In the US similar ceremonies for younger groups, such as high school-leavers, have become all-pervasive. Conservative critics argue that, if this continues unabated down the age range, even to those too young to sit exams and receive grades, such awards have no point and could even damage the will to work for success.
The 2004 film Meet the Fockers satirises a liberal "prizes-for-all" mentality in a scene where Gaylord Focker's parents have collected and mounted on display their son's ninth-place ribbons from his school sports days. "He's my champion," his father Bernie declares.
US comedian Kerry McCarron has mocked kindergarten graduations, pondering whether there should also be a high school-style prom dance to appease parents desperate for ever more ceremony. "It's just a way of celebrating mediocrity," she says. "I remember my middle school graduation and thinking, 'This is ridiculous. It's not hard to pass 8th grade.'
"A girl in my class was crying, hugging everyone, as if she was never going to see any of her friends again. We were going to see each other, not only all summer, but the next four years at high school."
Some argue that holding graduations for those leaving toddlerhood behind for the "big school" cheapens the idea further. They are seen as little more than another opportunity for a digital photo-fest. But the events are becoming increasingly popular in the UK. The Hampshire clothing firm Marston Robing started selling "a few hundred" pre-school graduation outfits a year in 2008. The number is now above 10,000, the firm says.
"Far from undermining the idea of having to work to achieve things, it gives a sense that you can do things in life," says Marston's founder, John Martin. "For some poorer families, this is the first taste of a graduation-type ceremony. About 50% of adults don't go to university and never get to attend one, so their kids have little idea of it. We find it's this group which is keenest on the nursery ceremony.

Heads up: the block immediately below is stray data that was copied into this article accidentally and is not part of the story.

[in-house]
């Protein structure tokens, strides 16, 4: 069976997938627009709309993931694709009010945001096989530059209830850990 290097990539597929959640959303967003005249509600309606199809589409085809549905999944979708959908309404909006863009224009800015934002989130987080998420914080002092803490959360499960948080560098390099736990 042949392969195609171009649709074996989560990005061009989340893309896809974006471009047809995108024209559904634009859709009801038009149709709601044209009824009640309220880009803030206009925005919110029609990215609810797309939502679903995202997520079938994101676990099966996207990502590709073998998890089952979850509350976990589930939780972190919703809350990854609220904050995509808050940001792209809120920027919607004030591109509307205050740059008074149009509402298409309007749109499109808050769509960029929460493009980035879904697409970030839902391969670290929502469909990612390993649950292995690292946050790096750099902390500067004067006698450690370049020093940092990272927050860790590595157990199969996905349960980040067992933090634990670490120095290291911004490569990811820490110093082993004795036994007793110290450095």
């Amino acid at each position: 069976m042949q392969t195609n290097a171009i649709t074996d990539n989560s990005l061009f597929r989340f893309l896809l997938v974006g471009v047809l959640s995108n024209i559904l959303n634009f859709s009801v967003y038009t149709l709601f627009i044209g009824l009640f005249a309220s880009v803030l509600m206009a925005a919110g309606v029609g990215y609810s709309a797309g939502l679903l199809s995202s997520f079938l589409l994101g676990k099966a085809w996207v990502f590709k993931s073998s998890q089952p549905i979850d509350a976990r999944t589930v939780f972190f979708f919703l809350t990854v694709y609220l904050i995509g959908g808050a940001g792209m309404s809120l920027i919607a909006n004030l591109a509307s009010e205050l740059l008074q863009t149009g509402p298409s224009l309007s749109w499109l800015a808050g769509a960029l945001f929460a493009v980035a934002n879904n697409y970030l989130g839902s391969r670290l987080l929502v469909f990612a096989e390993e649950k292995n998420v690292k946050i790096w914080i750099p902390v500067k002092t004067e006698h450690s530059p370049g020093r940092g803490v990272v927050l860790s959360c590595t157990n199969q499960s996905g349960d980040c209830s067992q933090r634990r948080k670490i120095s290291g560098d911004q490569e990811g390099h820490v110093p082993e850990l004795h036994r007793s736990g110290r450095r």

- Thought to have developed from medieval square cap known as the biretta, worn by both clerics and laity to denote status
- Mortarboard was originally awarded for doctorates or higher
- Name - derived from cap's similarity to mason's board - can be traced back to 1854, but "mortar cap" thought to have been in use from 17th Century
"Of course it's not an actual graduation ceremony, but there's the whole aspirational side of it. Who knows, at age four, what children are going to achieve?"
Not that long ago failing to attend university graduation ceremonies in the UK was common.
"That's changed. We live in an age where there's a real search for rituals," says Frank Furedi, a sociologist at the University of Kent. "In my time no-one even bothered to pick up their degree certificates unless they were a real mummy's or daddy's boy or girl.
"There's the sense now that we're trying to make a big deal of even the relatively ordinary, trivial aspects of life. A nursery 'graduation' is a reward for being there and then leaving. It's just a gesture, a fad."
Graduations can be touching, though, none more so than that for five-year-old Tatum Raetz in Phoenix, Arizona, last year, where 300 police officers attended a ceremony held just three days after their colleague - her father - had been killed while on duty.
Martin thinks all ceremonies, whatever one's age, have poignancy. "Most nurseries have a leaving party," he says. "If you have a normal party, that's fine, but in 15, 20, 40 years the people who went won't remember anything about it. If you keep the mortarboards, gowns and the photos of kids in the outfits, then you will."